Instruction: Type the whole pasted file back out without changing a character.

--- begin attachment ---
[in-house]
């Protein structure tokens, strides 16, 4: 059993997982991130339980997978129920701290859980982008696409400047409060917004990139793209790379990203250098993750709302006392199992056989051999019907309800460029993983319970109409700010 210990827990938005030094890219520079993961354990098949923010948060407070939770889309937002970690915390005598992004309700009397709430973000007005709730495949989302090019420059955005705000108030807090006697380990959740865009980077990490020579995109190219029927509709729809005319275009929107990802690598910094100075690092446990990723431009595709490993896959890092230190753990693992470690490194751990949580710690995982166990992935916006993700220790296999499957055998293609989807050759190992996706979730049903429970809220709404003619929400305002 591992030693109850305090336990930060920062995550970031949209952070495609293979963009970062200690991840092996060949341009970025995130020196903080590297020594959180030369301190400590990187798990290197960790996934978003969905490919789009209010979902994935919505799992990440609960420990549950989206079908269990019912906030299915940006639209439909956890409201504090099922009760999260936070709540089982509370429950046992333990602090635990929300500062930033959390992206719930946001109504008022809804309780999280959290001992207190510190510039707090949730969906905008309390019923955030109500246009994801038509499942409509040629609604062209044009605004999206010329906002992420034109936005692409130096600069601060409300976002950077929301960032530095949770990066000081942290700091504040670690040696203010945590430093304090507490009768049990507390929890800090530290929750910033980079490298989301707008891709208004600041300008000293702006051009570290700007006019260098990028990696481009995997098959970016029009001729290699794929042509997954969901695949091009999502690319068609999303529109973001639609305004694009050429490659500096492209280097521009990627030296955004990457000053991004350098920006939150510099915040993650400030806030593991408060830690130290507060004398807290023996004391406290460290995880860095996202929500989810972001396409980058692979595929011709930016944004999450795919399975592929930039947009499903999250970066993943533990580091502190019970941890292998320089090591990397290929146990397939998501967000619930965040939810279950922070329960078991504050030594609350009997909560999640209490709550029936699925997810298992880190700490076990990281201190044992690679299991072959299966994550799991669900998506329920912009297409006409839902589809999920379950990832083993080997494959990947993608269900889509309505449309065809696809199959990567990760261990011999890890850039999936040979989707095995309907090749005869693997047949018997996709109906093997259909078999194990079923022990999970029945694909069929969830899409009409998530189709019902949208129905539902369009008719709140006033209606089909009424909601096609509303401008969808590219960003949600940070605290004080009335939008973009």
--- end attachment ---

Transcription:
[in-house]
């Protein structure tokens, strides 16, 4: 059993997982991130339980997978129920701290859980982008696409400047409060917004990139793209790379990203250098993750709302006392199992056989051999019907309800460029993983319970109409700010 210990827990938005030094890219520079993961354990098949923010948060407070939770889309937002970690915390005598992004309700009397709430973000007005709730495949989302090019420059955005705000108030807090006697380990959740865009980077990490020579995109190219029927509709729809005319275009929107990802690598910094100075690092446990990723431009595709490993896959890092230190753990693992470690490194751990949580710690995982166990992935916006993700220790296999499957055998293609989807050759190992996706979730049903429970809220709404003619929400305002 591992030693109850305090336990930060920062995550970031949209952070495609293979963009970062200690991840092996060949341009970025995130020196903080590297020594959180030369301190400590990187798990290197960790996934978003969905490919789009209010979902994935919505799992990440609960420990549950989206079908269990019912906030299915940006639209439909956890409201504090099922009760999260936070709540089982509370429950046992333990602090635990929300500062930033959390992206719930946001109504008022809804309780999280959290001992207190510190510039707090949730969906905008309390019923955030109500246009994801038509499942409509040629609604062209044009605004999206010329906002992420034109936005692409130096600069601060409300976002950077929301960032530095949770990066000081942290700091504040670690040696203010945590430093304090507490009768049990507390929890800090530290929750910033980079490298989301707008891709208004600041300008000293702006051009570290700007006019260098990028990696481009995997098959970016029009001729290699794929042509997954969901695949091009999502690319068609999303529109973001639609305004694009050429490659500096492209280097521009990627030296955004990457000053991004350098920006939150510099915040993650400030806030593991408060830690130290507060004398807290023996004391406290460290995880860095996202929500989810972001396409980058692979595929011709930016944004999450795919399975592929930039947009499903999250970066993943533990580091502190019970941890292998320089090591990397290929146990397939998501967000619930965040939810279950922070329960078991504050030594609350009997909560999640209490709550029936699925997810298992880190700490076990990281201190044992690679299991072959299966994550799991669900998506329920912009297409006409839902589809999920379950990832083993080997494959990947993608269900889509309505449309065809696809199959990567990760261990011999890890850039999936040979989707095995309907090749005869693997047949018997996709109906093997259909078999194990079923022990999970029945694909069929969830899409009409998530189709019902949208129905539902369009008719709140006033209606089909009424909601096609509303401008969808590219960003949600940070605290004080009335939008973009």